Sets aside State Energy Department order cancelling temporary waiver of cross-subsidy surcharges

In an order that will bring relief to HT consumers, the Madras High Court has set aside a State Energy Department order of July this year cancelling the temporary waiver of cross-subsidy surcharges given on February 27, 2009.

Allowing a batch of 120 writ petitions challenging the G.O. of July 11, Justice V. Dhanapalan remanded the matter to the authorities for fresh consideration to obtain the views of the petitioners and all other stakeholders, and take a decision in accordance with law.

“Looked at from any angle, the manner of sudden change of cancellation of earlier order and passing the impugned G.O. by way of a modification will definitely give to this court a clear impression that the authorities have not acted with fair play and reasonableness and that they acted in a sudden moment, which will be construed as an arbitrary exercise of power,” the Judge observed.

Seeking to quash the July G.O., Kamakshi Lamipack Private Ltd., Ambattur Industrial Estate here, and others prayed the court to restrain the authorities from levying cross-subsidy charges on them while procuring energy from third party sources so long as the Restriction and Control (R and C) measures were in force.

The petitioners’ counsel contended that cancelling the waiver of cross-subsidy surcharge was based on an application by Tangedco and, therefore, was only an administrative order. Prior to passing the order, no opportunity was afforded to the petitioners. It was a violation of principles of natural justice.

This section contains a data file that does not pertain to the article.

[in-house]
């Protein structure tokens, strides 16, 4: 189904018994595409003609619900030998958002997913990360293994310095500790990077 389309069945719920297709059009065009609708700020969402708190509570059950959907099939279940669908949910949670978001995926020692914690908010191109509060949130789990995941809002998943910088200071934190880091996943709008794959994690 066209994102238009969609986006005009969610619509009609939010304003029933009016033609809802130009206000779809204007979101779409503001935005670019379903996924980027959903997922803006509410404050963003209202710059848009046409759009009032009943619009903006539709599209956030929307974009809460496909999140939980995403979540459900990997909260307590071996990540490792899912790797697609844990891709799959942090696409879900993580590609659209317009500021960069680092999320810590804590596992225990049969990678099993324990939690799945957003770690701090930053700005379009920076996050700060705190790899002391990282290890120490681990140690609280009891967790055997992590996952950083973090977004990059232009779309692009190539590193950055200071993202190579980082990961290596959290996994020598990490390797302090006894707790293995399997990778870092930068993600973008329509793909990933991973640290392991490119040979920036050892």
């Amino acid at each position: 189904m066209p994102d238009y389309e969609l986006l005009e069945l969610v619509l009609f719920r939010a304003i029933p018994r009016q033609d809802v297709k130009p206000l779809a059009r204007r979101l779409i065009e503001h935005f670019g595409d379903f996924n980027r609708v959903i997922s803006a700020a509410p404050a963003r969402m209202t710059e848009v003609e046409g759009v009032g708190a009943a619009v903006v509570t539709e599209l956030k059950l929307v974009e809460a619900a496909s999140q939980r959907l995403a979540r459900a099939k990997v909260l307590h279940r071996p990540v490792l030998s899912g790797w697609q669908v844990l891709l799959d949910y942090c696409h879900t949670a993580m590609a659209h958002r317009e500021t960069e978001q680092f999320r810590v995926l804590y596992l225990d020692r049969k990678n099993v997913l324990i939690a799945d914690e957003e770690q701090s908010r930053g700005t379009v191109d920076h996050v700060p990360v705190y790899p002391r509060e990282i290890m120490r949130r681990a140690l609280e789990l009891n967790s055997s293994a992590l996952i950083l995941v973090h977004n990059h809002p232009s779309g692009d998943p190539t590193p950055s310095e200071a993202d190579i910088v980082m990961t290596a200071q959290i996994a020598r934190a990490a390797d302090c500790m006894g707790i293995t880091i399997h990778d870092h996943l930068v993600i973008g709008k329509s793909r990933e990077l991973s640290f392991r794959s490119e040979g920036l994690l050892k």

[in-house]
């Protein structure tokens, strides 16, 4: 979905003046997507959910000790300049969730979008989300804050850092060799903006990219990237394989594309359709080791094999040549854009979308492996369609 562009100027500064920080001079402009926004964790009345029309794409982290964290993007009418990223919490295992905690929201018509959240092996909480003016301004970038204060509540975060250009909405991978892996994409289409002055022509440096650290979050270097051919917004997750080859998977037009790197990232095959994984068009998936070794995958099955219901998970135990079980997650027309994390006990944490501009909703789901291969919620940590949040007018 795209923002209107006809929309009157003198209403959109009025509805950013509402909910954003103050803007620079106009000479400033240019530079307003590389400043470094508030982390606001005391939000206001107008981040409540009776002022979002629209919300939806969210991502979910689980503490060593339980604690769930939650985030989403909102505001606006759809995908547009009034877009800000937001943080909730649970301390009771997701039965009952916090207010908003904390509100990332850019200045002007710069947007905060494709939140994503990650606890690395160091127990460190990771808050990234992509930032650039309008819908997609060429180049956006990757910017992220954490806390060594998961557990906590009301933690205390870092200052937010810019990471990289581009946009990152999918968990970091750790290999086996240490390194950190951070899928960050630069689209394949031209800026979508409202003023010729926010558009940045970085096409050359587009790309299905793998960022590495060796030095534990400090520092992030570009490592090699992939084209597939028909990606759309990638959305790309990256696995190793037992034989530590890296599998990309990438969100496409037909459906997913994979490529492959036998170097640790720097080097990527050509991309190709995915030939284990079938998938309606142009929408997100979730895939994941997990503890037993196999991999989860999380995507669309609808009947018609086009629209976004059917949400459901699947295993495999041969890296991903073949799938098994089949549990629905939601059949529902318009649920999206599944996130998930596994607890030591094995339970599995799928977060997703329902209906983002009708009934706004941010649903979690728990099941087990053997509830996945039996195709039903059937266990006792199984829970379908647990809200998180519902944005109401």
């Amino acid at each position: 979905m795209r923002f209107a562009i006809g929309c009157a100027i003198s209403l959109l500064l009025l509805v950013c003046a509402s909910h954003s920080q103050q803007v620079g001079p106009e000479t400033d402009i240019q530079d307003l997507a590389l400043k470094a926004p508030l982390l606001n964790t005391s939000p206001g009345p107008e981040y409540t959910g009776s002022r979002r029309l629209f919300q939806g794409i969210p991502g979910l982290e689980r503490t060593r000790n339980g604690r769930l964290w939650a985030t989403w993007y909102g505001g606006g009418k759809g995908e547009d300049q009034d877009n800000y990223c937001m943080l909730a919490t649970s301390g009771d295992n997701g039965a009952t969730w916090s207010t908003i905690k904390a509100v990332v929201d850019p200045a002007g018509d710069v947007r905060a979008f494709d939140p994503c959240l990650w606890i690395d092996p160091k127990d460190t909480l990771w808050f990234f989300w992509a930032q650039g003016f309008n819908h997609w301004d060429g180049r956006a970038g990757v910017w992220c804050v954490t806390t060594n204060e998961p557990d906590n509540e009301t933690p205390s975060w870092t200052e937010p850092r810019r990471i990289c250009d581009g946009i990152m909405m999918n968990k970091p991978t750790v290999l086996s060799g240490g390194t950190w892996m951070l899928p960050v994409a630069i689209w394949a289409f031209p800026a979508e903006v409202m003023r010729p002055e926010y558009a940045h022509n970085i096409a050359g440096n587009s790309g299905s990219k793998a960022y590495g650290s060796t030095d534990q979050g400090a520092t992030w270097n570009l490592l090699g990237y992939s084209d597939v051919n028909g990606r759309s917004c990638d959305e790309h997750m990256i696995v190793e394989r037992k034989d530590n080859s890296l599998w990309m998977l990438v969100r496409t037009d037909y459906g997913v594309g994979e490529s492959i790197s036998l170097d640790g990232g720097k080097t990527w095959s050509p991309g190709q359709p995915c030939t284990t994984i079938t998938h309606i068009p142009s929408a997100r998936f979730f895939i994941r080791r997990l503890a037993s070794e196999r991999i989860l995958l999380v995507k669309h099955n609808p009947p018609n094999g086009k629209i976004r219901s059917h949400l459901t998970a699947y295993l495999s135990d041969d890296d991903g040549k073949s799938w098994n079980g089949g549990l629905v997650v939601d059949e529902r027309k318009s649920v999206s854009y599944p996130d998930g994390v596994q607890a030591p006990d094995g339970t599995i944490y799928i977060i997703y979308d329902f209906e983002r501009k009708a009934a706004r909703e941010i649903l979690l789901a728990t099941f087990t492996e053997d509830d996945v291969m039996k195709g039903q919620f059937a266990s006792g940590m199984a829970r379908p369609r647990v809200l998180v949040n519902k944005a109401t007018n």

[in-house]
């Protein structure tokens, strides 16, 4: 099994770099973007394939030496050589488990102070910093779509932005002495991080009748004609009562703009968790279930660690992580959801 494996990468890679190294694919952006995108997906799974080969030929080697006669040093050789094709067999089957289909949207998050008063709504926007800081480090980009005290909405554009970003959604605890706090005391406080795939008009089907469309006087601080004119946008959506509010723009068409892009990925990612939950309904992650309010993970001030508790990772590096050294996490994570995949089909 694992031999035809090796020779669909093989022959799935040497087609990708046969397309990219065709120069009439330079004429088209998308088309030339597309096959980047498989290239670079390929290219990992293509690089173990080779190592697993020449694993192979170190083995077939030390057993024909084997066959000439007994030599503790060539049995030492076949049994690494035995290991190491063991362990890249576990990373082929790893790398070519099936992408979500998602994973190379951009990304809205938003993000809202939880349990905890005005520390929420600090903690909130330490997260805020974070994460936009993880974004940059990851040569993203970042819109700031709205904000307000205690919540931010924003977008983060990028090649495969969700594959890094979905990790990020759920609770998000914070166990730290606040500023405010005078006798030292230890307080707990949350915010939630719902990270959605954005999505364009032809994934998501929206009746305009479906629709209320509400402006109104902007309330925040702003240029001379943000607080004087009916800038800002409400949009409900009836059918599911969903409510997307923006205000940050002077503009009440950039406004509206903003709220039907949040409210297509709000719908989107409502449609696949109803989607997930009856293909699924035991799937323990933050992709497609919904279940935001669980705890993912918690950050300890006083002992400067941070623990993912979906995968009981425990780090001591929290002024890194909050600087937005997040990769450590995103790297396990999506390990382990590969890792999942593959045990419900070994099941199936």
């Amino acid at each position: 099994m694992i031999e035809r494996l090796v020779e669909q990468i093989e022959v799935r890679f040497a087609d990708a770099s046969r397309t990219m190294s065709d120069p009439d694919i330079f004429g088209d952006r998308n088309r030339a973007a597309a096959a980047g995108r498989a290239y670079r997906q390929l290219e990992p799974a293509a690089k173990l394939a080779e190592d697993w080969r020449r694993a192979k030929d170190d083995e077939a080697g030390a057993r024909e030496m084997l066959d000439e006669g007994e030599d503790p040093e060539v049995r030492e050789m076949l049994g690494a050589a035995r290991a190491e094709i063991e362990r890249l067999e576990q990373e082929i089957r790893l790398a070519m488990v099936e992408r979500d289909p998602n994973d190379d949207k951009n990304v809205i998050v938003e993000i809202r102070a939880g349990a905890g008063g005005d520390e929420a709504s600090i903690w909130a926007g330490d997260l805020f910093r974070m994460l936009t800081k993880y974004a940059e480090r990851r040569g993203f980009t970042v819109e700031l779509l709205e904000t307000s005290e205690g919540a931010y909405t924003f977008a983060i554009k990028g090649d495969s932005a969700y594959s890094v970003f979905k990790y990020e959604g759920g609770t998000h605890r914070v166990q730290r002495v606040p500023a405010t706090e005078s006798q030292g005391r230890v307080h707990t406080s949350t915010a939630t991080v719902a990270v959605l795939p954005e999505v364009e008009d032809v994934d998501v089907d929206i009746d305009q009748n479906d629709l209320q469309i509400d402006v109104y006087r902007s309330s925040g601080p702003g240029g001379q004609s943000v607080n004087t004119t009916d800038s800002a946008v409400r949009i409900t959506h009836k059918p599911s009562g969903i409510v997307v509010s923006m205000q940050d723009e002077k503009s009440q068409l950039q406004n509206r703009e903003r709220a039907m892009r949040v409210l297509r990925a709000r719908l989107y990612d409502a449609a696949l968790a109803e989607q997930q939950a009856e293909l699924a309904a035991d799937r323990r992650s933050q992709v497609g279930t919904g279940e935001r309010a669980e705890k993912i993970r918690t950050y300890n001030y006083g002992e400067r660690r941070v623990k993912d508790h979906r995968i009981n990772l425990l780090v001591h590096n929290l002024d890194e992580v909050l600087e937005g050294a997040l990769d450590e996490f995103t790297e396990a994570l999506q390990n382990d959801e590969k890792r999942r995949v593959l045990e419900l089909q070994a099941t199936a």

The State submitted that the government, as the owner of Tangedco, had the power to decide the temporary waiver of surcharge and also withdraw it. Due to surcharge waiver, the board incurred a loss of Rs. 200 crore to Rs. 250 crore per year. Therefore, the government partially modified the earlier order and issued the new one.

Mr. Justice Dhanapalan said though it was pleaded that the cancellation of waiver was policy decision, on a material consideration, it could be seen that the G.O.s had been passed at Tangedco’s request based on certain factors weighing with the company.

All G. O. s could not be termed policy decisions. Though the government was empowered to take the impugned decision by virtue of executive powers, it ought to have been done in the manner contemplated.

The department’s only point for cancellation of waiver was that there was revenue loss. Had that been the position, the department should have looked into the present scenario in respect of the power crisis and the other factors, including the hardship of petitioner companies. It would have been proper for the authorities had they taken the decision after giving reasonable opportunity to the aggrieved parties. That was not done.

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